On an Isle Of Dogs, Wes Anderson uses stop-motion to construct one of his most wondrous worlds


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Unfolding across multiple chapters and flashbacks, Isle Of Dogs doubles down on Anderson’s affinity for literary devices and anecdotal detours. Is there a working filmmaker who finds more inspired ways to deliver plot information? He can make a priceless punchline out of a mere location stamp. The film’s cosmetic invention extends to its fluidly shifting visual vocabulary, as Anderson employs manga-style still frames during the expository prologue, anime-style 2-D animation whenever his characters appear on a television screen, and lush, painted tableau for backstory. One could argue that Anderson’s Japan is pure outsider kitsch, not unlike the exoticized tourist’s vision of India he offered in The Darjeeling Limited. But Isle Of Dogs doesn’t skimp on the cultural nods, offhandedly working in sumo wrestling, Kabuki theater, sushi preparation, samurai folklore, the woodblock work of Hiroshige and Hokusai, Akira Kurosawa’s chanbara and modern city films, kaiju-flick audio cues, and—through a typically propulsive, enchanting score by Alexandre Desplat—taiko drumming. If this is a superficial tribute, it’s also an affectionately dense one. Most accurately, what we’re seeing is an Andersonian alternate universe: a Japan as old and new, real and unreal, steeped in pastiche and invented from scratch as the brownstone New York of The Royal Tenenbaums.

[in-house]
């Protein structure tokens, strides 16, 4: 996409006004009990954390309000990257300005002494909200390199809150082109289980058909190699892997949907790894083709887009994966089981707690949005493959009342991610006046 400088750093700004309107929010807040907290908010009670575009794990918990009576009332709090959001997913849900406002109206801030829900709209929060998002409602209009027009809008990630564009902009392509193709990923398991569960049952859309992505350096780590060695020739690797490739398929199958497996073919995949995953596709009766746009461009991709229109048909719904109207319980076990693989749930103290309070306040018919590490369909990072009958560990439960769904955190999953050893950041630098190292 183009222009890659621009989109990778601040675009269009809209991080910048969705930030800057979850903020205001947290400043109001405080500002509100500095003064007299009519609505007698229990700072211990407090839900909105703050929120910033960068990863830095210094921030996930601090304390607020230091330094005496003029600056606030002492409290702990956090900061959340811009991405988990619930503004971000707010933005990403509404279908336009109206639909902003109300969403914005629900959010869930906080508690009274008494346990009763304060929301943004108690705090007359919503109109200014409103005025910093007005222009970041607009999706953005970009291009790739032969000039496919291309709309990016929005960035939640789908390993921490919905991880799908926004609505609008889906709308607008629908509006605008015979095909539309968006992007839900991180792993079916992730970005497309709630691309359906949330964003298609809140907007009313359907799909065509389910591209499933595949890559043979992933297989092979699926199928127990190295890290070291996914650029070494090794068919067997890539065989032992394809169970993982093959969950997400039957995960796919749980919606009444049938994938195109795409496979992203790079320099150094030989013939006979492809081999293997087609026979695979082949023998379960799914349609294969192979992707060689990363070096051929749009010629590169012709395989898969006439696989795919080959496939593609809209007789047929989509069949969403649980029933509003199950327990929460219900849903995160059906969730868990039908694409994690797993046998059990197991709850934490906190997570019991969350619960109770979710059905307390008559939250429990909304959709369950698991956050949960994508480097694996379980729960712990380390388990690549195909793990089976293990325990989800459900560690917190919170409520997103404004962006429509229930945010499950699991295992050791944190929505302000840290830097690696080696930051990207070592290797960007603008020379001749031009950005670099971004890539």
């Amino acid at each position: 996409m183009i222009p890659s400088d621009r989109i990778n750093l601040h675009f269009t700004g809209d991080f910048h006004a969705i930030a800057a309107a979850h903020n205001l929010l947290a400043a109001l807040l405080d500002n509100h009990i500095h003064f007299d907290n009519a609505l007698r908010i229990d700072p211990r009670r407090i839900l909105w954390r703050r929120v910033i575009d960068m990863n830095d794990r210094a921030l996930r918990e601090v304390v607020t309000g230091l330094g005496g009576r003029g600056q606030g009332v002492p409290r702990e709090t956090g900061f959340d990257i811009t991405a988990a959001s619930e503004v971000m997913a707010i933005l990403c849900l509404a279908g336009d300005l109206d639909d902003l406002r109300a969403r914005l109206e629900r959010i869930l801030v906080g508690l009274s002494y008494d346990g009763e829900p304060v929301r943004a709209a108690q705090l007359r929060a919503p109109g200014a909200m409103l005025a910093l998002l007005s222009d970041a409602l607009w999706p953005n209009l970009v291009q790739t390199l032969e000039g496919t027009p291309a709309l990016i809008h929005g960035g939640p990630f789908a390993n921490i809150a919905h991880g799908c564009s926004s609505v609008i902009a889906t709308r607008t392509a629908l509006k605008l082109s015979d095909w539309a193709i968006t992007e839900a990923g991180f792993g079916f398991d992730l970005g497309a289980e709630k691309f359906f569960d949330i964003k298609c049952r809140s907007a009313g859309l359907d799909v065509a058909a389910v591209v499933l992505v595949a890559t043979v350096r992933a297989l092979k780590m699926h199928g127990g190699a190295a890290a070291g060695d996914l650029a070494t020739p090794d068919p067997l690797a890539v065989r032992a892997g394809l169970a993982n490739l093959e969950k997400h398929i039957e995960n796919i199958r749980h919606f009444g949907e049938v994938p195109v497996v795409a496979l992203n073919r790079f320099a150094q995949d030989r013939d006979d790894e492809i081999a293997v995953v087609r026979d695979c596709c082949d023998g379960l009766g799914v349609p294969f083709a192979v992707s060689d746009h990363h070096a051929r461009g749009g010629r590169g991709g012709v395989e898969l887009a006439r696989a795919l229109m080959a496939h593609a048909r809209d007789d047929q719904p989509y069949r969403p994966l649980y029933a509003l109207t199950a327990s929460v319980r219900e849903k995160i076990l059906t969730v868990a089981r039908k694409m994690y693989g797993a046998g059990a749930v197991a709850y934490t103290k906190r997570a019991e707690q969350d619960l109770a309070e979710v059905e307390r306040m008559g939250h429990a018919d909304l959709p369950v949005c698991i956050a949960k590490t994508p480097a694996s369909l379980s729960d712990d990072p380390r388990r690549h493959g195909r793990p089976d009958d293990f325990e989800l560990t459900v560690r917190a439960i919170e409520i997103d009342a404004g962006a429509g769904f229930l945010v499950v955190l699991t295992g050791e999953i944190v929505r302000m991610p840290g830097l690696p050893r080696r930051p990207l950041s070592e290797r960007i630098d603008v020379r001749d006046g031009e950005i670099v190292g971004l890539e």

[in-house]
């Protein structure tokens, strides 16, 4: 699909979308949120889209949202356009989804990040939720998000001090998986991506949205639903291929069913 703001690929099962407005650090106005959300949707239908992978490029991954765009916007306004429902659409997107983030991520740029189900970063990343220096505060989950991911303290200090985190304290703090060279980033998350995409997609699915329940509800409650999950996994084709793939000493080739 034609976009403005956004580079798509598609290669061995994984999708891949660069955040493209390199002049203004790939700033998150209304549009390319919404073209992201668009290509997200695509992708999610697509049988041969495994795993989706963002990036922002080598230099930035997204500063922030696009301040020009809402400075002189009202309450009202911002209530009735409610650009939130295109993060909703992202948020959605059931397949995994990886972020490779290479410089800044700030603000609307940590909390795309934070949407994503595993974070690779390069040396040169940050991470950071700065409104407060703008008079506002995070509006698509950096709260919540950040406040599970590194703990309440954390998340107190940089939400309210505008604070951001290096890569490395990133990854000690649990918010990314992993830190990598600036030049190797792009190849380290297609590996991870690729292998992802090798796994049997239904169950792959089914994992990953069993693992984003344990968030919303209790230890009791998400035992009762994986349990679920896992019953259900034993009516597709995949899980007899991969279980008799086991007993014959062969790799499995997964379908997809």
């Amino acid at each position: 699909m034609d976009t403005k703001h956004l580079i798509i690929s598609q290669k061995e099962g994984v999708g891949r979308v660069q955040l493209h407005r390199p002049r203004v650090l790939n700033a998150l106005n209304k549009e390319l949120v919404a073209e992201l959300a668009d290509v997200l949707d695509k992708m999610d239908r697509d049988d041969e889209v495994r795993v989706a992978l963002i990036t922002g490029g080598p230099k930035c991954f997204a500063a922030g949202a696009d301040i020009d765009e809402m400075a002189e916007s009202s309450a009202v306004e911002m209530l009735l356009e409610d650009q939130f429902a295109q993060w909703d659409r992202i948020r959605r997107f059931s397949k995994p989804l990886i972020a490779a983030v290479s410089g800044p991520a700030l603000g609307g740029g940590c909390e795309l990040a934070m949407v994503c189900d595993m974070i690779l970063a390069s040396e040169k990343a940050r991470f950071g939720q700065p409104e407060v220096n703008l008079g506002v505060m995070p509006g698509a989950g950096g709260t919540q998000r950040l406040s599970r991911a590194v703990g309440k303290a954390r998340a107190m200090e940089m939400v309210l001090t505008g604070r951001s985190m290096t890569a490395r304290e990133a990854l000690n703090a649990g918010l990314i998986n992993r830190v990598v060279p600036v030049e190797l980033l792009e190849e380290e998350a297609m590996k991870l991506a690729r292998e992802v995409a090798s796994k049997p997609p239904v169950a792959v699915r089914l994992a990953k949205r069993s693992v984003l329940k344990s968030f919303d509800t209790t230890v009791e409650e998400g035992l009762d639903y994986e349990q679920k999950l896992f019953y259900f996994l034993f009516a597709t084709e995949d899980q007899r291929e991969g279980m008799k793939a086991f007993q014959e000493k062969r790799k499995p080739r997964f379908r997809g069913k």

Quentin Tarantino makes his one true action movie, and it’s glorious


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This needull talks about Kill Bill: Vol. 1. An action movie where Tarantino goes no holds barred on action scenes.

Kill Bill—the whole bloody affair—is messy. The tone veers wildly from cartoonish silliness to bloodcurdling emotional intensity; think of the moment where Uma Thurman wakes from her coma, realizes that she’s no longer pregnant, and lets out a feral-animal howl before she gets to killing motherfuckers. And somehow, probably because Tarantino knows what he’s doing, those abrupt tonal shifts never kill the movie’s momentum. It rockets forward on its own logic, over the course of two movies. It’s a four-hour revenge spectacular that ends with a long philosophical discussion.

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Tom Breihan — The A.V. Club

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